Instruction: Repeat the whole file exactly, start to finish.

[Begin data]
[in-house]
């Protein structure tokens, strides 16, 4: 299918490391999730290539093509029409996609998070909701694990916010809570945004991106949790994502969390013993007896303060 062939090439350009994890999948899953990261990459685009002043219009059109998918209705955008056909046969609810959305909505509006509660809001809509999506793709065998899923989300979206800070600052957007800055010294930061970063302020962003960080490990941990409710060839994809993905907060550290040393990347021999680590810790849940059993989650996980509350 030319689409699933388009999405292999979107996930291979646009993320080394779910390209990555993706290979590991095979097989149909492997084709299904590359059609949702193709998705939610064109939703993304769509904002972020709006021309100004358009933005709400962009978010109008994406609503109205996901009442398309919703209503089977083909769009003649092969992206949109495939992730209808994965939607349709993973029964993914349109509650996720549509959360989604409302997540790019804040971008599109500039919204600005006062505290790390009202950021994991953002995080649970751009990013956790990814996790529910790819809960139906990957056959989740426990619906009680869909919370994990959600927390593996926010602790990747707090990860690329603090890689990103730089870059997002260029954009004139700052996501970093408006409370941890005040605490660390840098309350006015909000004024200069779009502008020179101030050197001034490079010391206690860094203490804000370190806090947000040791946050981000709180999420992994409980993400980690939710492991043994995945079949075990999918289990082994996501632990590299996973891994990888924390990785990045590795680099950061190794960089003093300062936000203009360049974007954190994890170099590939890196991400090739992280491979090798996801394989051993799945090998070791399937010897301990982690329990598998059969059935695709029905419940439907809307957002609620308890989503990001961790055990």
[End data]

[in-house]
């Protein structure tokens, strides 16, 4: 299918490391999730290539093509029409996609998070909701694990916010809570945004991106949790994502969390013993007896303060 062939090439350009994890999948899953990261990459685009002043219009059109998918209705955008056909046969609810959305909505509006509660809001809509999506793709065998899923989300979206800070600052957007800055010294930061970063302020962003960080490990941990409710060839994809993905907060550290040393990347021999680590810790849940059993989650996980509350 030319689409699933388009999405292999979107996930291979646009993320080394779910390209990555993706290979590991095979097989149909492997084709299904590359059609949702193709998705939610064109939703993304769509904002972020709006021309100004358009933005709400962009978010109008994406609503109205996901009442398309919703209503089977083909769009003649092969992206949109495939992730209808994965939607349709993973029964993914349109509650996720549509959360989604409302997540790019804040971008599109500039919204600005006062505290790390009202950021994991953002995080649970751009990013956790990814996790529910790819809960139906990957056959989740426990619906009680869909919370994990959600927390593996926010602790990747707090990860690329603090890689990103730089870059997002260029954009004139700052996501970093408006409370941890005040605490660390840098309350006015909000004024200069779009502008020179101030050197001034490079010391206690860094203490804000370190806090947000040791946050981000709180999420992994409980993400980690939710492991043994995945079949075990999918289990082994996501632990590299996973891994990888924390990785990045590795680099950061190794960089003093300062936000203009360049974007954190994890170099590939890196991400090739992280491979090798996801394989051993799945090998070791399937010897301990982690329990598998059969059935695709029905419940439907809307957002609620308890989503990001961790055990």